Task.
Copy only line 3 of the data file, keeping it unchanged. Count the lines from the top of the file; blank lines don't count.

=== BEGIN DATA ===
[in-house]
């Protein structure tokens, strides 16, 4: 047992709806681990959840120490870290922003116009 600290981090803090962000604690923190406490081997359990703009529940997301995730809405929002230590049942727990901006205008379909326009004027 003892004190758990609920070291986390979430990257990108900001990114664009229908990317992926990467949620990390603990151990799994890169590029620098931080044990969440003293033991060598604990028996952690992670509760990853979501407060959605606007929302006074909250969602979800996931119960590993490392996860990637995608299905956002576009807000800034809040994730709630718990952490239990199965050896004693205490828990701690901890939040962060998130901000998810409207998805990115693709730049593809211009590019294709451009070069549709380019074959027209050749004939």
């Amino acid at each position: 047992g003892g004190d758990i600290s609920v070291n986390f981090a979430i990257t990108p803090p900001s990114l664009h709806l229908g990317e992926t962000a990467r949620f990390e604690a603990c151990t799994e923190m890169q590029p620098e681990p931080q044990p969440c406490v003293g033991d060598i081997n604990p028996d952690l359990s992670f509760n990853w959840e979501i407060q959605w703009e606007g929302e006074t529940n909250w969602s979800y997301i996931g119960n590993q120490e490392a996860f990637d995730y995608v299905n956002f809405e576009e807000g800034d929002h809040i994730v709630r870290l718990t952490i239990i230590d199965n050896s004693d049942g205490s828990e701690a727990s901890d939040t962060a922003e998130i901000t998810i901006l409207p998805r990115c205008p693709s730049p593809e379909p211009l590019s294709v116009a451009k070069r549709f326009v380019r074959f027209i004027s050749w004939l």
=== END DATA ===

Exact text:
């Amino acid at each position: 047992g003892g004190d758990i600290s609920v070291n986390f981090a979430i990257t990108p803090p900001s990114l664009h709806l229908g990317e992926t962000a990467r949620f990390e604690a603990c151990t799994e923190m890169q590029p620098e681990p931080q044990p969440c406490v003293g033991d060598i081997n604990p028996d952690l359990s992670f509760n990853w959840e979501i407060q959605w703009e606007g929302e006074t529940n909250w969602s979800y997301i996931g119960n590993q120490e490392a996860f990637d995730y995608v299905n956002f809405e576009e807000g800034d929002h809040i994730v709630r870290l718990t952490i239990i230590d199965n050896s004693d049942g205490s828990e701690a727990s901890d939040t962060a922003e998130i901000t998810i901006l409207p998805r990115c205008p693709s730049p593809e379909p211009l590019s294709v116009a451009k070069r549709f326009v380019r074959f027209i004027s050749w004939l």